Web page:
Session ID: 0x0001  //Finally Set

====End Of Text====

2. Session Stage

1. LCP : negotiate link c/ch

clip_image012

PPPoE Client: I suggest MTU = 1480

PPPoE Client: I support Protocol Field Compression

 

clip_image013

PPPoE Server: I suggest MTU = 1492

PPPoE Server: I support PAP

 

clip_image014

PPPoE Server: I Reject your configuration, Please use mine

 

clip_image015

PPPoE Client: I Accept your configuration

 

2. Identification: (Who’re you?!)

clip_image016

PPPoE Client: I Need to identify myself, I’m running MSFT implementation of PPPoE

 

3.Authentication

Authenticate the subscriber that located in PPP packet (No IP assignment till now) using either PAP or CHAP agreed in LCP stage

clip_image017

PPPoE Client: Here’s my UserName and Password sent using PAP protocol as we agreed before

 

clip_image018

PPPoE Server: Accept

Note that they still use the Session ID for communication identification between them in PPPoE

 

4.NCP

Assign IP address to interface sides using IPCP protocol (part of PPP stack) and assign DNS –> Require to configure Loopback in BRAS to communicate, Otherwise it will fail and PADT will be sent

clip_image020

PPPoE Client: I will start the IPCP stage and I need IP address & DNS

 

clip_image021

PPPoE Server: Sorry, I don’t have the DNS

 

clip_image022

PPPoE Client: Ok, Please send me only the IP address

 

clip_image023 

PPPoE Server: Here’s the IP Address

 

clip_image024

PPPoE Client: Ok here’s my final IPCP configuration, OK?

 

clip_image025

PPPoE Server: OK

 

clip_image026

PPPoE Server: Take this loopback address also

 

clip_image027

PPPoE Client:OK

====End Of Text====

3. Traffic

 

I know this might not be in call flow but I want to show you how real traffic is encapsulated inside PPP packet then inside PPPoE frame afterthen

clip_image028

 

4.Termination

clip_image030

  • PADT Packet Structure (Initiated from CPE= PPPoE Client)
  • The Code value is 0xa7.
  • The SESSION_ID value is the one the we agree on before.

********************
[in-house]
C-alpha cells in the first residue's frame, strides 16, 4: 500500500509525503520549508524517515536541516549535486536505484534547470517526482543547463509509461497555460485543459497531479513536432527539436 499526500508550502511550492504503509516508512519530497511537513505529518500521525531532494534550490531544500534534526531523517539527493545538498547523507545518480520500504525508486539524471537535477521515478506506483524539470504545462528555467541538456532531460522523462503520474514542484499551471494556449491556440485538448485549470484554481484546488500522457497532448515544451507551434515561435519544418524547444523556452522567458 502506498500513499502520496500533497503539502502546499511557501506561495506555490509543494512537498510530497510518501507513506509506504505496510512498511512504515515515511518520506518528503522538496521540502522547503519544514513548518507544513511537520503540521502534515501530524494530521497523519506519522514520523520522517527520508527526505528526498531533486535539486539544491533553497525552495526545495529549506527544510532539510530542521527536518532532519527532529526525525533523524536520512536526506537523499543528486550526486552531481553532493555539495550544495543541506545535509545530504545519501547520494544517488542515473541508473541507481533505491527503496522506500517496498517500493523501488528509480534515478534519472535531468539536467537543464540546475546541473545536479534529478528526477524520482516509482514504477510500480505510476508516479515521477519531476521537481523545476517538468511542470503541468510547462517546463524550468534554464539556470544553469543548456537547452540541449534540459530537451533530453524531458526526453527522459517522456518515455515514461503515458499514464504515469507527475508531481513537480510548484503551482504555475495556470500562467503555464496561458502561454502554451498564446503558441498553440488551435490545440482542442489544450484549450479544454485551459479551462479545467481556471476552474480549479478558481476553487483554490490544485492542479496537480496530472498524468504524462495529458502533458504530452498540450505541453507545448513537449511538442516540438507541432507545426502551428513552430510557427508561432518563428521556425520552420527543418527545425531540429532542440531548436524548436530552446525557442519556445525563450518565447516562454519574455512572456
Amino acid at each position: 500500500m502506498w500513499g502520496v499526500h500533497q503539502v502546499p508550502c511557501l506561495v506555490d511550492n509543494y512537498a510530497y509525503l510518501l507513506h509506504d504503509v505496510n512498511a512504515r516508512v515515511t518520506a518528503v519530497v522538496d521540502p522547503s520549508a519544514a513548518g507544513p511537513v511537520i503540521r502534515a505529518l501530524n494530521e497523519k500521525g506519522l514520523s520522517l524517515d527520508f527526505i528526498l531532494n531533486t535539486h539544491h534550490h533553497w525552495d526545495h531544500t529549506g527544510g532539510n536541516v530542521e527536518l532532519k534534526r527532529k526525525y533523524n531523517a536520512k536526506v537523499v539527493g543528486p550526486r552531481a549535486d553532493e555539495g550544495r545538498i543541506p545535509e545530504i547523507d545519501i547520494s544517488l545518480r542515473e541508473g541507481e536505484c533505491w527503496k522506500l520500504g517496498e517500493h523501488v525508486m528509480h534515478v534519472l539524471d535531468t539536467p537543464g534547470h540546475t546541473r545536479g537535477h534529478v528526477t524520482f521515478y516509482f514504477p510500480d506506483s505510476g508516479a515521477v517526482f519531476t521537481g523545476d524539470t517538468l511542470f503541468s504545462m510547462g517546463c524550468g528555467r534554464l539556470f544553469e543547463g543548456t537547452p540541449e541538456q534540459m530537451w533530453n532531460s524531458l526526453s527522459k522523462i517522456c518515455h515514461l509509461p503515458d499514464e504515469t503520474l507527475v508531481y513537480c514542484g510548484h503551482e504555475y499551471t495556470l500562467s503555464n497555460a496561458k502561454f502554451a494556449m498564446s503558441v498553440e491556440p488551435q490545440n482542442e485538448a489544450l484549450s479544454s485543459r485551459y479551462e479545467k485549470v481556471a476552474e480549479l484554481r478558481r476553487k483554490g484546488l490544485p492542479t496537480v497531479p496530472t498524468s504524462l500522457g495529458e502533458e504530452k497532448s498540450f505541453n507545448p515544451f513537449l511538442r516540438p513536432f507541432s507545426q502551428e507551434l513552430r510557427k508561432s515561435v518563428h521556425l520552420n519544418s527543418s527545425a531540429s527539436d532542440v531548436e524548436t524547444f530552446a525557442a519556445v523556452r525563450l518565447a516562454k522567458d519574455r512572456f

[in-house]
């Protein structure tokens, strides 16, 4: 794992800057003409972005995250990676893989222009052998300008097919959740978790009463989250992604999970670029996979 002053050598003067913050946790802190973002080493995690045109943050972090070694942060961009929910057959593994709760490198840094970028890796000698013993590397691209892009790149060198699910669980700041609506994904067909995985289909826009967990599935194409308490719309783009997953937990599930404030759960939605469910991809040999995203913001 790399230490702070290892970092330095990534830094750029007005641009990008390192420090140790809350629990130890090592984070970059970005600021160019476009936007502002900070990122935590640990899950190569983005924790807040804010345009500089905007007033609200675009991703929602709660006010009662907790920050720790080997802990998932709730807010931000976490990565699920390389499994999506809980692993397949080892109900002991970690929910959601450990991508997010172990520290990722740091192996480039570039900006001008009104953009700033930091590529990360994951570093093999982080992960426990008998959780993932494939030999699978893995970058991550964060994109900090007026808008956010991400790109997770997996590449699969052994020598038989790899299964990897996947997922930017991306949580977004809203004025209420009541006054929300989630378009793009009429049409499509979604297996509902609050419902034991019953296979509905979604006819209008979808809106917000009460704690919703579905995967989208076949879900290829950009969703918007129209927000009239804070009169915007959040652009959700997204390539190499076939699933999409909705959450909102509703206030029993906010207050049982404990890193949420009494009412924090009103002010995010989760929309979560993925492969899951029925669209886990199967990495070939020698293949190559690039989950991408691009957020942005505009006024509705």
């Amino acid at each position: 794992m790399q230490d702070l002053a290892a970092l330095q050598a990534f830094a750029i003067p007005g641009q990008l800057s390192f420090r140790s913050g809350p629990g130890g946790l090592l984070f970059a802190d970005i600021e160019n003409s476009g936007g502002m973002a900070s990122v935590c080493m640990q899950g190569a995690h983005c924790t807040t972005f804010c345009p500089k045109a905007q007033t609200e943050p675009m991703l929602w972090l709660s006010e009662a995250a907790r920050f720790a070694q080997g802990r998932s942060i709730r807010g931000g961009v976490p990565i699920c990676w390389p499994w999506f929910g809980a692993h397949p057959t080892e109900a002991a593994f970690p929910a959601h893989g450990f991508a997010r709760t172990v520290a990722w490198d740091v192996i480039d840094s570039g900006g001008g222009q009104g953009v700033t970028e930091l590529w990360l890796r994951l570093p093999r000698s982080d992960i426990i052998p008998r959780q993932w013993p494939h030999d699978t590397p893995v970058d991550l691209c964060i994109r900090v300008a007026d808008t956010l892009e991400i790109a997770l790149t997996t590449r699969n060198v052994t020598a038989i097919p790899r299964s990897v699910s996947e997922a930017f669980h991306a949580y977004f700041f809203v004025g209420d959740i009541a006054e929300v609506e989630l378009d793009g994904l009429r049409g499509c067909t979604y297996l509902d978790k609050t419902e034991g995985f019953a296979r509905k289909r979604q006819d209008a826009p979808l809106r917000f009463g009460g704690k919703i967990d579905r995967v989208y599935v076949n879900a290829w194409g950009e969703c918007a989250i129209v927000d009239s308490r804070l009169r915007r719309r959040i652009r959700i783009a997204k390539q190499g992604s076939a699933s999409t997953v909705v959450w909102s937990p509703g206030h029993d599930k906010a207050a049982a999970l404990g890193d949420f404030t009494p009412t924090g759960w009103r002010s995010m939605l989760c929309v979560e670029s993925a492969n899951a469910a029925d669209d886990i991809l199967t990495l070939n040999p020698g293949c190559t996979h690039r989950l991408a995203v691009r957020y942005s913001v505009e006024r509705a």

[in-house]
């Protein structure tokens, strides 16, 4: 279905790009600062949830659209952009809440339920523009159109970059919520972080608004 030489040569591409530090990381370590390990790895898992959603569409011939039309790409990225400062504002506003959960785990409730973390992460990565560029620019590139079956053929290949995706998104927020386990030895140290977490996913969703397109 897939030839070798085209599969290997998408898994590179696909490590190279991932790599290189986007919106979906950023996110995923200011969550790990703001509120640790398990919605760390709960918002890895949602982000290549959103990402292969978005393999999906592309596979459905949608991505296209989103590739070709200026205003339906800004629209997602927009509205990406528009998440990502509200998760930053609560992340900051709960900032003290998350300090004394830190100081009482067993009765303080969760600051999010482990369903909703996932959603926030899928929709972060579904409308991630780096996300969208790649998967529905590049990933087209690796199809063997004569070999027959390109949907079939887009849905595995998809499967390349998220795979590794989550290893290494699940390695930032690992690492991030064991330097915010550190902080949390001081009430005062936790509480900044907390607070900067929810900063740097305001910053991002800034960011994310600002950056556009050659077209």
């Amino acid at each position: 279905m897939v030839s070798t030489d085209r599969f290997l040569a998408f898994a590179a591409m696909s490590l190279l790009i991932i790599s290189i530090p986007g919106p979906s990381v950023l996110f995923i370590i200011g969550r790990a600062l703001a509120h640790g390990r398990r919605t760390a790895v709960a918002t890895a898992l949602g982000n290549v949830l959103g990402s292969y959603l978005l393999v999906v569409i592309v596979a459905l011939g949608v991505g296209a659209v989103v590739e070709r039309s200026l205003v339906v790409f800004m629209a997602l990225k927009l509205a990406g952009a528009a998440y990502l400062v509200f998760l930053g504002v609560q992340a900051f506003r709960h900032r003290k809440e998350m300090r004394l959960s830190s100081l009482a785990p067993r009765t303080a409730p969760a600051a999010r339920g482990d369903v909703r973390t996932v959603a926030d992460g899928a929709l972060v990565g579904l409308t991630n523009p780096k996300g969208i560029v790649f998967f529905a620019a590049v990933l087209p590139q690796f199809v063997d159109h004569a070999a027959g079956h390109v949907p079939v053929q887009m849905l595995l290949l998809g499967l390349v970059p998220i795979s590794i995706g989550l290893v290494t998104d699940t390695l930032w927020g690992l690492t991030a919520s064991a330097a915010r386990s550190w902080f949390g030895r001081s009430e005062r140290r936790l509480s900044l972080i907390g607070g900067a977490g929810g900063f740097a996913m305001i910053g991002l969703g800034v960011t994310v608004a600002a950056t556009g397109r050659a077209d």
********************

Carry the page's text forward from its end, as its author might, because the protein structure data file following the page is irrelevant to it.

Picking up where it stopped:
clip_image031

-Termination Request Over LCP (indicate the failure is on LCP stage)

clip_image032

-Final PADT message

 

Now PPP stage is finished and Client should have full connectivity to BRAS. in next part we will move on Juniper MX BRAS and will configure it step by step.

 

 

Advertisements

5 thoughts on “Juniper MX BRAS – Part 1

  1. we implemented x2 mx480s in a VC running subscriber mgmt (pppoe) everything works fine however there is a small percentage of customers that are having to change their “adjust-mss” field on cisco devices to get it to work and some sonicwalls are having problems. With the older Juniper E-series there was a setting we used to fix this “ip tcp adjust-mss 1452” does anything like this exist on the mx? Great article btw

  2. Right now in the ISP where I work, we are going to implement MX5-t to change the current solution (server with freeBSD and mpd / ppoe). By chance (excusing the lack of patience), you will not have a virtual image with the license or demo to perform tests to share, otherwise, it is understood. Excellent post !! And thanks again!

Share you opinion to benefit others :)

Fill in your details below or click an icon to log in:

WordPress.com Logo

You are commenting using your WordPress.com account. Log Out / Change )

Twitter picture

You are commenting using your Twitter account. Log Out / Change )

Facebook photo

You are commenting using your Facebook account. Log Out / Change )

Google+ photo

You are commenting using your Google+ account. Log Out / Change )

Connecting to %s